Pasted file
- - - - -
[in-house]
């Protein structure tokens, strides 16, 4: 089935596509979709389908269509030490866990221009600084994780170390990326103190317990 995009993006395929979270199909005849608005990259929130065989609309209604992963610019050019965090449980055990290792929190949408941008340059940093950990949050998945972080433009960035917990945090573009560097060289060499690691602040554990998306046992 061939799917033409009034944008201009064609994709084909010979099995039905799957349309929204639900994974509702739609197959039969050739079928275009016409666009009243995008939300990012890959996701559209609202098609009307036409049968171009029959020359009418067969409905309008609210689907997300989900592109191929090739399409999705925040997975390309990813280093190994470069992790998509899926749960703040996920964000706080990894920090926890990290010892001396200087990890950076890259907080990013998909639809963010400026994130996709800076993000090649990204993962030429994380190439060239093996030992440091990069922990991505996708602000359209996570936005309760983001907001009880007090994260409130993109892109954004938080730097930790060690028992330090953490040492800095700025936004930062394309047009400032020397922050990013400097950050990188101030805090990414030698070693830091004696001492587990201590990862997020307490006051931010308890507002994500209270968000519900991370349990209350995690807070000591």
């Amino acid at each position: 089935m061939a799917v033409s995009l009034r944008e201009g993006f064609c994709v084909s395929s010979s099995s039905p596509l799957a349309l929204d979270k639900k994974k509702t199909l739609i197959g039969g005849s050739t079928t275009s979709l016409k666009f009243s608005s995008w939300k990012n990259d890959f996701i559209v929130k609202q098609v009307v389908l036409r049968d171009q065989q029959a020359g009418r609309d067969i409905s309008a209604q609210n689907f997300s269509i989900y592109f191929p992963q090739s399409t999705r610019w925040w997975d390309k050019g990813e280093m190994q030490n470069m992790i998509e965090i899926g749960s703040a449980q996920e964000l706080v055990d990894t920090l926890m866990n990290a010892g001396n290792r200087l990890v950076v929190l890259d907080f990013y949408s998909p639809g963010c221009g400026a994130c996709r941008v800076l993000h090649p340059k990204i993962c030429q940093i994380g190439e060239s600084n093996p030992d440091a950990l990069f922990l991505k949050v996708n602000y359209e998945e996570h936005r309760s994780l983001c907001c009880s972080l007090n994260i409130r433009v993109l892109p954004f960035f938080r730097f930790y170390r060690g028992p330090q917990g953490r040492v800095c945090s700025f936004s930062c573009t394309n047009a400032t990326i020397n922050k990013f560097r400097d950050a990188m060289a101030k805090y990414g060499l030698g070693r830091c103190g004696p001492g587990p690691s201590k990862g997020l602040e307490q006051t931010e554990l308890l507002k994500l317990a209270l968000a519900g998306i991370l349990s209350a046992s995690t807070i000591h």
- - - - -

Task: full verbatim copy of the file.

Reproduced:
[in-house]
């Protein structure tokens, strides 16, 4: 089935596509979709389908269509030490866990221009600084994780170390990326103190317990 995009993006395929979270199909005849608005990259929130065989609309209604992963610019050019965090449980055990290792929190949408941008340059940093950990949050998945972080433009960035917990945090573009560097060289060499690691602040554990998306046992 061939799917033409009034944008201009064609994709084909010979099995039905799957349309929204639900994974509702739609197959039969050739079928275009016409666009009243995008939300990012890959996701559209609202098609009307036409049968171009029959020359009418067969409905309008609210689907997300989900592109191929090739399409999705925040997975390309990813280093190994470069992790998509899926749960703040996920964000706080990894920090926890990290010892001396200087990890950076890259907080990013998909639809963010400026994130996709800076993000090649990204993962030429994380190439060239093996030992440091990069922990991505996708602000359209996570936005309760983001907001009880007090994260409130993109892109954004938080730097930790060690028992330090953490040492800095700025936004930062394309047009400032020397922050990013400097950050990188101030805090990414030698070693830091004696001492587990201590990862997020307490006051931010308890507002994500209270968000519900991370349990209350995690807070000591």
């Amino acid at each position: 089935m061939a799917v033409s995009l009034r944008e201009g993006f064609c994709v084909s395929s010979s099995s039905p596509l799957a349309l929204d979270k639900k994974k509702t199909l739609i197959g039969g005849s050739t079928t275009s979709l016409k666009f009243s608005s995008w939300k990012n990259d890959f996701i559209v929130k609202q098609v009307v389908l036409r049968d171009q065989q029959a020359g009418r609309d067969i409905s309008a209604q609210n689907f997300s269509i989900y592109f191929p992963q090739s399409t999705r610019w925040w997975d390309k050019g990813e280093m190994q030490n470069m992790i998509e965090i899926g749960s703040a449980q996920e964000l706080v055990d990894t920090l926890m866990n990290a010892g001396n290792r200087l990890v950076v929190l890259d907080f990013y949408s998909p639809g963010c221009g400026a994130c996709r941008v800076l993000h090649p340059k990204i993962c030429q940093i994380g190439e060239s600084n093996p030992d440091a950990l990069f922990l991505k949050v996708n602000y359209e998945e996570h936005r309760s994780l983001c907001c009880s972080l007090n994260i409130r433009v993109l892109p954004f960035f938080r730097f930790y170390r060690g028992p330090q917990g953490r040492v800095c945090s700025f936004s930062c573009t394309n047009a400032t990326i020397n922050k990013f560097r400097d950050a990188m060289a101030k805090y990414g060499l030698g070693r830091c103190g004696p001492g587990p690691s201590k990862g997020l602040e307490q006051t931010e554990l308890l507002k994500l317990a209270l968000a519900g998306i991370l349990s209350a046992s995690t807070i000591h």